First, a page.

The lovely Mrs. Walden and I don’t get out to movies too often. With two young sons (ages 10 & 8), a “night at the movies” is quite an undertaking–especially when I’m often on the road (or in the air).
If we do go to the movies, it’s usually to see something with the boys; which likely means an animated flick.
But last week was different; when our home school friends decided to check out Wonder, I was pleasantly surprised to find out there would be real people on the screen. I figured with Owen Wilson and Julia Roberts playing lead roles, I could handle even a kids’ movie for an hour and a half.
Yet Wonder is truly a movie for all ages. Based on the New York Times best-seller, Wonder is the story of Augie Pullman, born with a congenital condition affecting his face. Dozens of surgeries help, but as he enters the fifth grade–and a public school for the first time–the film revolves around the challenges he–and those around him–face.
I love movies which challenge me to be better, and which show me a glimpse of what the kingdom of God will be like. For me, Wonder accomplishes both.
One teacher (Mr. Brown, played by Daveed Diggs) shares “precepts” with the class; one being, “When given a choice between being right and being kind, choose kind.”
It’s a precept which may not be universally true, but more often than not, it’s great advice for life. Too often, those of us who call ourselves “Christian” want to make sure we are “right” about this theological concept or that one, overlooking the “kind” part because . . . well, we are right.
If we don’t watch out, we exempt ourselves from “kind” because we are talking about TRUTH. Yet, the moment we decide being right is more important than simple kindness, we lose our opportunity to convince another of what we believe.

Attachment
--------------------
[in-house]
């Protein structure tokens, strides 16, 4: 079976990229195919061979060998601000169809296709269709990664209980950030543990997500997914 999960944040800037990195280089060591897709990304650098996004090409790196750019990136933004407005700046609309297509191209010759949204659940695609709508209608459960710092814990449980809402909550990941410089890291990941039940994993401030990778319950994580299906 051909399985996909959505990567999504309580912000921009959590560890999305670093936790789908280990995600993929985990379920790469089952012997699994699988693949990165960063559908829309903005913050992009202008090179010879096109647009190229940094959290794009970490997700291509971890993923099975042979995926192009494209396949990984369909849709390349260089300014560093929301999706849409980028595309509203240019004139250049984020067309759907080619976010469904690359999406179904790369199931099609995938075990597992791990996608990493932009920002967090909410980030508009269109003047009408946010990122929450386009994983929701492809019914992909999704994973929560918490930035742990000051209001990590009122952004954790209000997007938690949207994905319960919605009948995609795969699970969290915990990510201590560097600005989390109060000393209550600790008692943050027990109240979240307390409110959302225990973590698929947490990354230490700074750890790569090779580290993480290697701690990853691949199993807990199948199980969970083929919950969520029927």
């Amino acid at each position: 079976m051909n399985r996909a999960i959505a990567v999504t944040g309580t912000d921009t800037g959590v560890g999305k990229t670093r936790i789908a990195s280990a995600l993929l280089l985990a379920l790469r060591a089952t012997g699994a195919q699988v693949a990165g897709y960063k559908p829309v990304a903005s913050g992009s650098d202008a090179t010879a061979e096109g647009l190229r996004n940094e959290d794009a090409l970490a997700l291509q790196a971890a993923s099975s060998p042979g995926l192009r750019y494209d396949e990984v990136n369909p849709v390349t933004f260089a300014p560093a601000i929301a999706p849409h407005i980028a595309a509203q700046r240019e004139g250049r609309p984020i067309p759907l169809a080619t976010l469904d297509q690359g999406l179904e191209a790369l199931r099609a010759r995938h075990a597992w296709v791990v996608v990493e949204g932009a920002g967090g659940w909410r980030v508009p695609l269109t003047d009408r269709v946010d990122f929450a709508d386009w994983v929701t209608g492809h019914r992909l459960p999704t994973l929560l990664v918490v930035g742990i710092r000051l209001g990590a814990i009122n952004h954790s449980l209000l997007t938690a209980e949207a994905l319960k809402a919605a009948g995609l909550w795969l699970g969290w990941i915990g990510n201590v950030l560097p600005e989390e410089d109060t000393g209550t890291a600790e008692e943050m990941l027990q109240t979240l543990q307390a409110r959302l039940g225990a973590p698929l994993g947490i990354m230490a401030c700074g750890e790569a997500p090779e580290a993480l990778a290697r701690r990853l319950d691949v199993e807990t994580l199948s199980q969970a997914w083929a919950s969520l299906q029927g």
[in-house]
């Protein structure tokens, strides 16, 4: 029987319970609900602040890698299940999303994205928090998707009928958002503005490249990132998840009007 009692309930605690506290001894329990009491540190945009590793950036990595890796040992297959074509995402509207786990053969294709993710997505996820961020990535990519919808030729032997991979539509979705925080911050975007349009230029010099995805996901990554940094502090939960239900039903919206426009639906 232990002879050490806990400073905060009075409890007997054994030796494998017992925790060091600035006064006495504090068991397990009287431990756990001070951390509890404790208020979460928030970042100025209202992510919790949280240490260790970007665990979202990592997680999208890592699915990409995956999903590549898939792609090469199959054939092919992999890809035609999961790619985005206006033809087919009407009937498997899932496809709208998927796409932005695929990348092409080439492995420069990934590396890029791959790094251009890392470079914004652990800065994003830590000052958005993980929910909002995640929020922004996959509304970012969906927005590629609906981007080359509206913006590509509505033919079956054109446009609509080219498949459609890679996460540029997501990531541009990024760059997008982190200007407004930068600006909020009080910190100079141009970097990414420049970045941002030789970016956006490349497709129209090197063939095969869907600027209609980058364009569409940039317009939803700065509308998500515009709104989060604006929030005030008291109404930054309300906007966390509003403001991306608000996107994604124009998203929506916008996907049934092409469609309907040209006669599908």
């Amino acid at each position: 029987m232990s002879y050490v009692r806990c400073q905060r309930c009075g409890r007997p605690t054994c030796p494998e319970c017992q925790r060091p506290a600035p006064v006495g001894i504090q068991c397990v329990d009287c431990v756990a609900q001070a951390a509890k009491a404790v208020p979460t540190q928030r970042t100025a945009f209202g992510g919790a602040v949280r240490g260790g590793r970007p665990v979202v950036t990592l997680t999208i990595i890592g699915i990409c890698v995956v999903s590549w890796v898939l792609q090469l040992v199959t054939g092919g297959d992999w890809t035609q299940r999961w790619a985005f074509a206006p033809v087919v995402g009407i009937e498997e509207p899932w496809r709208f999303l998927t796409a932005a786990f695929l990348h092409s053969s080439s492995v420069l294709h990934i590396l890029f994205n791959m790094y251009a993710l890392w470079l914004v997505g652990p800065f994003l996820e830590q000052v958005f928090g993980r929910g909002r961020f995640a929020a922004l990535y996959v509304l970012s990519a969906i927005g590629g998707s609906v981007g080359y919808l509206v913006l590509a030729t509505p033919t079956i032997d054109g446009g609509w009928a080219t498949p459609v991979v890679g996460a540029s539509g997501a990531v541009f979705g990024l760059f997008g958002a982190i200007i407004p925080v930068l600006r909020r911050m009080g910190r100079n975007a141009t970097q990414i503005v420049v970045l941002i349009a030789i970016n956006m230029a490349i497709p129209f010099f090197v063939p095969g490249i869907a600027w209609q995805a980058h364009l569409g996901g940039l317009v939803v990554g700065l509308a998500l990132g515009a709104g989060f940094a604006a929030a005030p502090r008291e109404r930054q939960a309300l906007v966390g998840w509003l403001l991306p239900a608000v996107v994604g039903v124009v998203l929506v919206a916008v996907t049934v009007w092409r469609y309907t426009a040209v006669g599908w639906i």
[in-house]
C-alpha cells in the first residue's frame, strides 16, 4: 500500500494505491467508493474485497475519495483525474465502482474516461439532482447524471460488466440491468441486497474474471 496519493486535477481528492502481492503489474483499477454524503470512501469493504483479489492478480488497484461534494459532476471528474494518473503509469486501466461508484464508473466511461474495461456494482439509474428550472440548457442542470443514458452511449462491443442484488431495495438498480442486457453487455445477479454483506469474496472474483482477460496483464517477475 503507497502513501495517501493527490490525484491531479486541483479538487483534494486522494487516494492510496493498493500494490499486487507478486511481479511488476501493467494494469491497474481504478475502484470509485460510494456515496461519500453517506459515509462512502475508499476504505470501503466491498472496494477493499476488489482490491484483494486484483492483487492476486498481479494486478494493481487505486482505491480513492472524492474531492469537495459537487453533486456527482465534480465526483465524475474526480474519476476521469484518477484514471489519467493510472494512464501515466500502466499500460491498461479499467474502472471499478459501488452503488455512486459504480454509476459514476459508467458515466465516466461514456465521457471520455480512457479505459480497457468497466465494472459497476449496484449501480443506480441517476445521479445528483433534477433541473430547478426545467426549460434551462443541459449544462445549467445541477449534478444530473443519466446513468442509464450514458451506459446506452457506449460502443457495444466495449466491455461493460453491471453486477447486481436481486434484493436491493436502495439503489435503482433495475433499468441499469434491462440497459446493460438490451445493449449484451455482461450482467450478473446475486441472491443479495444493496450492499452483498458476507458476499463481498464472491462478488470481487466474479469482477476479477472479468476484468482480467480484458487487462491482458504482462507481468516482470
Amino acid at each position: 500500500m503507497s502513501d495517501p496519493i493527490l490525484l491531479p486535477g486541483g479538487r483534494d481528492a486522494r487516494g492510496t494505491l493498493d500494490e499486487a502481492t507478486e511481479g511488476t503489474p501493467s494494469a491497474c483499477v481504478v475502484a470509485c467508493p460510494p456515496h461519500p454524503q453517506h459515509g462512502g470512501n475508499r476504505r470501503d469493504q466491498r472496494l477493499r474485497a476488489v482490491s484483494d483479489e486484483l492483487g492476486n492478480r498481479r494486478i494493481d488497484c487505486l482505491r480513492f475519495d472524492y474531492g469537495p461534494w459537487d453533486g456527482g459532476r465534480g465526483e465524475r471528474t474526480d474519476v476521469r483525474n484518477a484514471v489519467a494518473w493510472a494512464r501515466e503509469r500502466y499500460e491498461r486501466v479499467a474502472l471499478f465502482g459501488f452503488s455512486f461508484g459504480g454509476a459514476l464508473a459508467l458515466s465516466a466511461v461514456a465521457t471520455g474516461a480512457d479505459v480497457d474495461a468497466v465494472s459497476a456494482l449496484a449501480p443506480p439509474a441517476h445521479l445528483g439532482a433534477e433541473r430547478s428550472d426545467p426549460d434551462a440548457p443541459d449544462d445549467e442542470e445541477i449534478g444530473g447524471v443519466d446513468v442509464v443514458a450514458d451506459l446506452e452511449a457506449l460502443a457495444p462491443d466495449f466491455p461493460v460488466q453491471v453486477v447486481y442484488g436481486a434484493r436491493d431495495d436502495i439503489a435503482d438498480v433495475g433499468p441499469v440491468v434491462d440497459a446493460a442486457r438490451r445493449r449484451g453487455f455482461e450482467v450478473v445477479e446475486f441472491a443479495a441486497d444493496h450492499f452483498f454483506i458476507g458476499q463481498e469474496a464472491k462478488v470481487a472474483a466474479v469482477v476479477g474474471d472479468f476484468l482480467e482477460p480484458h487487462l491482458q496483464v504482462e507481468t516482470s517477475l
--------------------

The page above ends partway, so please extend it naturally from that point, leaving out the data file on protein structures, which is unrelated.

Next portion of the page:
Jesus wasn’t always kind, but he saved his anger for those who valued religious authority (and the political power and prestige that went with it) over things like loving God, loving others and servant-hood. When Jesus was among regular people, he chose gentleness and truth–a wonderful combination.
Wonder gave me other life lessons, such as, Be careful before you judge someone, Kirk; you never know what they are going through. Some characters in Wonder deserve a bit of judgment; but throughout the movie we are taken into other characters’ back stories, giving us a glimpse of why they are struggling with a situation. It’s fascinating.
And without giving away the story, my favorite character might be Mr. Tushman, Auggie’s 5th grade principal. In one scene he takes a non-politically correct approach to handling a fight, choosing character over the rule book. If my boys are ever in that setting, give me Mr. Tushman (played excellently by Mandy Patinkin).
Some movies just make us better, if we pay attention. Wonder is one of those movies.
In an hour and a half, I got a peek at the type of person God wants me to be; and at the type of people God wants to inhabit his kingdom when it truly comes. If I get a minute, I may go see it again.